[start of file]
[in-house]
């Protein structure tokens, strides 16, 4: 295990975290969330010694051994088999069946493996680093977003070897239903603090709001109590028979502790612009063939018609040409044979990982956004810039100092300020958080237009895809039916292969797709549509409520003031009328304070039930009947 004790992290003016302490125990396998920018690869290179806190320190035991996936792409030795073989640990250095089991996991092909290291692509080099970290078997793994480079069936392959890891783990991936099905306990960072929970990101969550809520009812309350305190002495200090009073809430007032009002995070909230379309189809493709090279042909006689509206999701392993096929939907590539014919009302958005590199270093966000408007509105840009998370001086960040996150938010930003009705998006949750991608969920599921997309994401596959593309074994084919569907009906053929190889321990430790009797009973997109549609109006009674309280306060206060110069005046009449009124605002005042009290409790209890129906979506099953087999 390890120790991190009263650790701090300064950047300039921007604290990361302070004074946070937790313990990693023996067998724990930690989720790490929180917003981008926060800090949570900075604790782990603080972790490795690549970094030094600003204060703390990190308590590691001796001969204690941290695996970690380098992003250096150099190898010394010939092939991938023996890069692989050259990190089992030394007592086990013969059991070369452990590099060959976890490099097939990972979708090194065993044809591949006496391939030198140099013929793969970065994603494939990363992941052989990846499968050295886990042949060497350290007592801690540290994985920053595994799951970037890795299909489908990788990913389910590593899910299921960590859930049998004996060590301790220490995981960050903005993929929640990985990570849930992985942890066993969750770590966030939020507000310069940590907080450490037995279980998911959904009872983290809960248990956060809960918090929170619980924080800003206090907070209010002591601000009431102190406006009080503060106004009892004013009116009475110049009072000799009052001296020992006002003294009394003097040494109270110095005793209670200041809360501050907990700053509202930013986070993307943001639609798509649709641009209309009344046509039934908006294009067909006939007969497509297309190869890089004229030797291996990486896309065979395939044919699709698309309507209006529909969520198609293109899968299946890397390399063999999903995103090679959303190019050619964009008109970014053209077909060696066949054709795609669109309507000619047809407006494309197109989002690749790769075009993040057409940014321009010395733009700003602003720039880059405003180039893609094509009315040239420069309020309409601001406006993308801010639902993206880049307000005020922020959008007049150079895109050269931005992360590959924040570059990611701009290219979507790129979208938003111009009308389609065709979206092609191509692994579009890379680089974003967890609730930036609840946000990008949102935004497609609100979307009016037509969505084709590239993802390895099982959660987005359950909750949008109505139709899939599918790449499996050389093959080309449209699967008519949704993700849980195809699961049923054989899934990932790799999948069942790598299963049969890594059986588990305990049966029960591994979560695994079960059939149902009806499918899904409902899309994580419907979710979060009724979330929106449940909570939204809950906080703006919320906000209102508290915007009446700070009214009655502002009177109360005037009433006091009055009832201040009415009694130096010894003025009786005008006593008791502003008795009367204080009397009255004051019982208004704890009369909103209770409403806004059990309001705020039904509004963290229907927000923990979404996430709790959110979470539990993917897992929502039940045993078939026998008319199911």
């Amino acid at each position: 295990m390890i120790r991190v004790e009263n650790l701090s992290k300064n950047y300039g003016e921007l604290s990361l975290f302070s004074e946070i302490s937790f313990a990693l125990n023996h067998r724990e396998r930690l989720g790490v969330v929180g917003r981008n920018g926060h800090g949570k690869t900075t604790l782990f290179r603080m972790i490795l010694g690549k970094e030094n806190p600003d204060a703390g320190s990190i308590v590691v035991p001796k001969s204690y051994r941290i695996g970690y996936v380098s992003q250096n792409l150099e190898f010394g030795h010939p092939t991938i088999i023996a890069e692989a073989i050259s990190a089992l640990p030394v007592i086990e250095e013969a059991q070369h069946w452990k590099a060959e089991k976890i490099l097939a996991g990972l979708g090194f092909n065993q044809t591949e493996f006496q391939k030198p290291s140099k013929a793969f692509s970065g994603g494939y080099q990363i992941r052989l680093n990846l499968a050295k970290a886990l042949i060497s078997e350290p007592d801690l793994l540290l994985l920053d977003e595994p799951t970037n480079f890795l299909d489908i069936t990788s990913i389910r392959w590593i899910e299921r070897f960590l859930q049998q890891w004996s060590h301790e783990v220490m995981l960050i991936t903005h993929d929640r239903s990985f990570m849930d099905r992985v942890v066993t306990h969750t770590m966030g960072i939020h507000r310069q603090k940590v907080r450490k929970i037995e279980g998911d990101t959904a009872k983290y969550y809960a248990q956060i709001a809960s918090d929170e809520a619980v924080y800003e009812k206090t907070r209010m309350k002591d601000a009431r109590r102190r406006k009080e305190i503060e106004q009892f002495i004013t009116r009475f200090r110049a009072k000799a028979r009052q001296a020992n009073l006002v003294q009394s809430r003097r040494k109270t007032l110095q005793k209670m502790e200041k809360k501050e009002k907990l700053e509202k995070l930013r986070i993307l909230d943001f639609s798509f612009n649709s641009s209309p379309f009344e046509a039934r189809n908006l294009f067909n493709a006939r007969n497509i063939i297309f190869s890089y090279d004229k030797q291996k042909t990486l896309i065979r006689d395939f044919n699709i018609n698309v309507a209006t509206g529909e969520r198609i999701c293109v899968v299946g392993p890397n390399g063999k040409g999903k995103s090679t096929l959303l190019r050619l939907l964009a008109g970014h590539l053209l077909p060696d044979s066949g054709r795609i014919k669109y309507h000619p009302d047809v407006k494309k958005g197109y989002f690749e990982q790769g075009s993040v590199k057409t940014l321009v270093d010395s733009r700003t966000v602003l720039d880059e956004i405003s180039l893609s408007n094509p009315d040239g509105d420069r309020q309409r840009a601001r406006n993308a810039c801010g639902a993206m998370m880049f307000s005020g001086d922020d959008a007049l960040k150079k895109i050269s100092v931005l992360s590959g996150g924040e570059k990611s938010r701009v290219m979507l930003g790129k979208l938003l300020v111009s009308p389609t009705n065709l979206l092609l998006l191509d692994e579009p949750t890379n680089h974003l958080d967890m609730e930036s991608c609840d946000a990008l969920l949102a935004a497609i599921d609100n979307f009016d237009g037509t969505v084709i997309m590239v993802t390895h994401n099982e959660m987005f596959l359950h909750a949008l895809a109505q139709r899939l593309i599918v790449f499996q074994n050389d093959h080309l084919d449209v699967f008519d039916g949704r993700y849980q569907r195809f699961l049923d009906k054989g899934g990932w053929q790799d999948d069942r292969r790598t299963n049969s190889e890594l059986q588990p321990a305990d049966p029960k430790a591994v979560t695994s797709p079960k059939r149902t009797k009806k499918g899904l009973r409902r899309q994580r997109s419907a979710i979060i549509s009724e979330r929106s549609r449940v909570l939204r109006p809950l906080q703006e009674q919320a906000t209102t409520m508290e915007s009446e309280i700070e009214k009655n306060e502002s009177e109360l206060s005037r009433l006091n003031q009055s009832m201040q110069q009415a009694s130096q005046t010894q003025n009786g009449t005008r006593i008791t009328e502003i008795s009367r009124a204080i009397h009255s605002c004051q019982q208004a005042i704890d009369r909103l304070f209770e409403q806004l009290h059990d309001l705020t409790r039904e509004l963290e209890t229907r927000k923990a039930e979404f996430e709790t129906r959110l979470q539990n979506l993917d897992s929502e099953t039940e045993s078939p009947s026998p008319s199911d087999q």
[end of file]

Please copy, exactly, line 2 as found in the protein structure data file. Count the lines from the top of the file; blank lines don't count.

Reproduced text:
């Protein structure tokens, strides 16, 4: 295990975290969330010694051994088999069946493996680093977003070897239903603090709001109590028979502790612009063939018609040409044979990982956004810039100092300020958080237009895809039916292969797709549509409520003031009328304070039930009947 004790992290003016302490125990396998920018690869290179806190320190035991996936792409030795073989640990250095089991996991092909290291692509080099970290078997793994480079069936392959890891783990991936099905306990960072929970990101969550809520009812309350305190002495200090009073809430007032009002995070909230379309189809493709090279042909006689509206999701392993096929939907590539014919009302958005590199270093966000408007509105840009998370001086960040996150938010930003009705998006949750991608969920599921997309994401596959593309074994084919569907009906053929190889321990430790009797009973997109549609109006009674309280306060206060110069005046009449009124605002005042009290409790209890129906979506099953087999 390890120790991190009263650790701090300064950047300039921007604290990361302070004074946070937790313990990693023996067998724990930690989720790490929180917003981008926060800090949570900075604790782990603080972790490795690549970094030094600003204060703390990190308590590691001796001969204690941290695996970690380098992003250096150099190898010394010939092939991938023996890069692989050259990190089992030394007592086990013969059991070369452990590099060959976890490099097939990972979708090194065993044809591949006496391939030198140099013929793969970065994603494939990363992941052989990846499968050295886990042949060497350290007592801690540290994985920053595994799951970037890795299909489908990788990913389910590593899910299921960590859930049998004996060590301790220490995981960050903005993929929640990985990570849930992985942890066993969750770590966030939020507000310069940590907080450490037995279980998911959904009872983290809960248990956060809960918090929170619980924080800003206090907070209010002591601000009431102190406006009080503060106004009892004013009116009475110049009072000799009052001296020992006002003294009394003097040494109270110095005793209670200041809360501050907990700053509202930013986070993307943001639609798509649709641009209309009344046509039934908006294009067909006939007969497509297309190869890089004229030797291996990486896309065979395939044919699709698309309507209006529909969520198609293109899968299946890397390399063999999903995103090679959303190019050619964009008109970014053209077909060696066949054709795609669109309507000619047809407006494309197109989002690749790769075009993040057409940014321009010395733009700003602003720039880059405003180039893609094509009315040239420069309020309409601001406006993308801010639902993206880049307000005020922020959008007049150079895109050269931005992360590959924040570059990611701009290219979507790129979208938003111009009308389609065709979206092609191509692994579009890379680089974003967890609730930036609840946000990008949102935004497609609100979307009016037509969505084709590239993802390895099982959660987005359950909750949008109505139709899939599918790449499996050389093959080309449209699967008519949704993700849980195809699961049923054989899934990932790799999948069942790598299963049969890594059986588990305990049966029960591994979560695994079960059939149902009806499918899904409902899309994580419907979710979060009724979330929106449940909570939204809950906080703006919320906000209102508290915007009446700070009214009655502002009177109360005037009433006091009055009832201040009415009694130096010894003025009786005008006593008791502003008795009367204080009397009255004051019982208004704890009369909103209770409403806004059990309001705020039904509004963290229907927000923990979404996430709790959110979470539990993917897992929502039940045993078939026998008319199911």